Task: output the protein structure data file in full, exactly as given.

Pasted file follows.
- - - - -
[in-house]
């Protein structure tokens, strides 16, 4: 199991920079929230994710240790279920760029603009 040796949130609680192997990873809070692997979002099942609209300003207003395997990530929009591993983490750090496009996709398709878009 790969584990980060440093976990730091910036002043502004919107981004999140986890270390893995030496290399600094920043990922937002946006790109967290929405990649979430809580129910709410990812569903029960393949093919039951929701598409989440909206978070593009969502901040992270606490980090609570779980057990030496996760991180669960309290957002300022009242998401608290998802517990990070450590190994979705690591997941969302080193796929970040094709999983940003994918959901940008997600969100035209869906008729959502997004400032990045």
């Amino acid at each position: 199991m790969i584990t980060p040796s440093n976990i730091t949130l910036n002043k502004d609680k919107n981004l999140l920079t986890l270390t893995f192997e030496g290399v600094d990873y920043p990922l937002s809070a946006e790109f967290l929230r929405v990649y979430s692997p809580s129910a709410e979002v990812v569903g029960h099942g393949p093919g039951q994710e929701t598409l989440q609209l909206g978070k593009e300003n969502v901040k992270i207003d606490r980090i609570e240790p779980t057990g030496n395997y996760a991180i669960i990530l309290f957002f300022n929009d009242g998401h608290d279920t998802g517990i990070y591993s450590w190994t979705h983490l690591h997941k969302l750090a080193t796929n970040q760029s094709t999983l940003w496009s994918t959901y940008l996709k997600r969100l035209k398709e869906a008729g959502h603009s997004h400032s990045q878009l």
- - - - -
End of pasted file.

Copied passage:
[in-house]
């Protein structure tokens, strides 16, 4: 199991920079929230994710240790279920760029603009 040796949130609680192997990873809070692997979002099942609209300003207003395997990530929009591993983490750090496009996709398709878009 790969584990980060440093976990730091910036002043502004919107981004999140986890270390893995030496290399600094920043990922937002946006790109967290929405990649979430809580129910709410990812569903029960393949093919039951929701598409989440909206978070593009969502901040992270606490980090609570779980057990030496996760991180669960309290957002300022009242998401608290998802517990990070450590190994979705690591997941969302080193796929970040094709999983940003994918959901940008997600969100035209869906008729959502997004400032990045």
């Amino acid at each position: 199991m790969i584990t980060p040796s440093n976990i730091t949130l910036n002043k502004d609680k919107n981004l999140l920079t986890l270390t893995f192997e030496g290399v600094d990873y920043p990922l937002s809070a946006e790109f967290l929230r929405v990649y979430s692997p809580s129910a709410e979002v990812v569903g029960h099942g393949p093919g039951q994710e929701t598409l989440q609209l909206g978070k593009e300003n969502v901040k992270i207003d606490r980090i609570e240790p779980t057990g030496n395997y996760a991180i669960i990530l309290f957002f300022n929009d009242g998401h608290d279920t998802g517990i990070y591993s450590w190994t979705h983490l690591h997941k969302l750090a080193t796929n970040q760029s094709t999983l940003w496009s994918t959901y940008l996709k997600r969100l035209k398709e869906a008729g959502h603009s997004h400032s990045q878009l």